Ralph Breaks the Internet
Mission: Impossible - Fallout
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All Critics (17)
| Top Critics (2)
| Fresh (14)
| Rotten (3)
| DVD (4)
A Hollywood-style romance between beautiful people, and an honest story about recognizable human beings.
The picture never quite finds its tone.
It's more facile than poignant.
Hepburn, shedding her established persona with glee, is particularly great, while Frederic Raphael's acerbic screenplay has touches of material he'd explore decades later with Eyes Wide Shut.
With Two for the Road... Donen took a romantic comedy and deconstructed it, using the nonlinear structure and jump cuts that were being popularised at the time by the French new wave.
A benchmark of marital dischord with luminous Hepburn, cheeky Finney
The jagged editing left many audiences stranded, but credit Donen for at least trying to put some gas in the worn-out conventions of 1960s mainstream filmmaking.
Despite its visual trickery, it's one of the most emotionally honest films ever made in America.
One of the best movies about relationships ever. Outstanding performances.
Superb character study.
The film chronicles several journeys in a couple's relationship.
While the performances by Albert Finney and Audrey Hepburn are often delightful, the film's primary problem is its unevenness. It's occasionally hard to follow, and the mix of happy times and marital discord never quite finds its proper balance.
Overall, there are parts of this film that are fun, but the film as a whole lacks cohesiveness.
An au courant account -by the swinging sixties' standards- of a relationship and the institution of marriage, shown through all its stages with lots of charm. From a narrative standpoint it might be a bit muddled, but Hepburn and Finney give the right touch of wit, chemistry, cynicism and joie de vivre for all to be pleased.
Albert Finney is sososososo hot. This is what Shoot the Moon wants to be but isn't. I'm glad it ends happily - really, really glad.
"two for the road" is a refreshingly unique example of abandoned gentility from both director stanley donen and demure glamour star audrey hepburn who has impressed audience universally with her princessly benevolent attribute. now both donen and hepburn have to deal with blatant exclamation of sex without descending into vulgarity even at moments audrey hepburn gets scorned as a "BITCH". meanwhile donen has to exert the french new-wave method on a non-linear script without losing his masterful touch.
this is a story upon a couple falling head over heels in love on the journey of hitchhiking along europe continent, entwined with their sizzling chemistry of opposite attraction: an amorous ingenue get smitten with cynical chauvinist who mocks marriage. somehow these two eventually gets married despite the collisions of their living philosophies.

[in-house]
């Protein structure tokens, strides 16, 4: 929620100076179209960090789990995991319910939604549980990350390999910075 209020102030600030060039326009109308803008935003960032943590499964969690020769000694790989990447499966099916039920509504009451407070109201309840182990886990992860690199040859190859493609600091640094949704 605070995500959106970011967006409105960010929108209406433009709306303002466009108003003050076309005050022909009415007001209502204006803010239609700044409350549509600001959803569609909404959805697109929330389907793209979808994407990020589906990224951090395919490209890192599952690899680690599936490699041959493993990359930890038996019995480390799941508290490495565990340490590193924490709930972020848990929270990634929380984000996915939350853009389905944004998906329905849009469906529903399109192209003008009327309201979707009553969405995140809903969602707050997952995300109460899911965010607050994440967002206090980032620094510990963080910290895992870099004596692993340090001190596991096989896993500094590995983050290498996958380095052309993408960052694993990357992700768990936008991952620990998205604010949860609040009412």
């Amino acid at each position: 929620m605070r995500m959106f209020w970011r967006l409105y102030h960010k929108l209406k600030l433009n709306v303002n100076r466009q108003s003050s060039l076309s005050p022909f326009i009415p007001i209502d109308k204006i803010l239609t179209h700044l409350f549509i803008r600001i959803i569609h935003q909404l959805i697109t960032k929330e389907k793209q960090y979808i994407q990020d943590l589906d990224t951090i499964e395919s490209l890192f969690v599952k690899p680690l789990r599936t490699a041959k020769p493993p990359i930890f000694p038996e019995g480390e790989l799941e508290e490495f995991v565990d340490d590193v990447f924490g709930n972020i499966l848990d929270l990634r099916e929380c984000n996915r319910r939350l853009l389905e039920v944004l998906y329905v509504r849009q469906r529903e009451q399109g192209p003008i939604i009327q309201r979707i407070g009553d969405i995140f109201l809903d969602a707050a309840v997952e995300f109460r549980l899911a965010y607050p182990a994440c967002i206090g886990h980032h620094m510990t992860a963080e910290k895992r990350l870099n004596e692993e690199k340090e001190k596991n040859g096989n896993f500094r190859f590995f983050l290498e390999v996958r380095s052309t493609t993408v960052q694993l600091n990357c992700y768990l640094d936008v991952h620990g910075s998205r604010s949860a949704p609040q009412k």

the camera wheels along their conjuring of past memories, and it's like a story book clipped into pieces then pastiched together as the protagonists' threads of thoughts catapult from one ground to another, resonated with french post-structualist literature as the stream-lined time scale has been omitted while our spectrum of emotionality has been excerpted into microscopic inspections. but "two for the road" is incredibly far from self-indulgent eccentricity or disjointed style over substance that has permeated in "thomas crown affair" which is also another new-wave-tinted flick released in 1967.
albert finney is definitely not a debonair like cary grant who has been the frequent lead in stanley donen's romantic drama like "indiscreet" and "the grass is greener" (both movies are very britishly suave), and the rawly sneering mannerism of finney has been a great contrast to hepburn's girlish naivete (even she was 37 then), such as the conversation about "virgin detection", and once again it's also a dialogue-driven movie with timelessly contemporary wisecrackers upon love and sex within marriage. it doesn't appear dated even at 2000s with its bohemian viewpoint upon romance on the road.
once again, audrey hepburn's star magnitude whitewashes the possible sordidness within some serious subject matters in the movie, and that includes infidelity with lines like "i humuliated you, but i'm back!" or "sex is better when it means less because it ain't personal anymore"...the potential abrasiveness gets purified due to the childlike interactions of hepburn and finney even when the couple are committing improper sins, just like their remarks toward each other as "bitch" and "bastard" at the brightful ending of their smacking kisses. there's no sense of profanity but taunting of two kids playing houses.
as for the fashion aspect of "two for the road", audrey hepburn emancipates from her genteel wardrobe of givenchy (who has created the whole hepburn legend in movies like "breakfast at tiffany's" and "sarbrina") to reel into the leisure-wear with leather-skin jacket and blue jeans, along with a beatnik leading man who prefers sex as "good service without binding contract"...perhaps it reflects the conforming phenomenon of the upcoming 70s, even icons of gentility have to demonstrate their cinematic liberations for chicness as audrey hepburn into slacks and stanley donen into road-movie romance without self-composed gentlemen and ladies.
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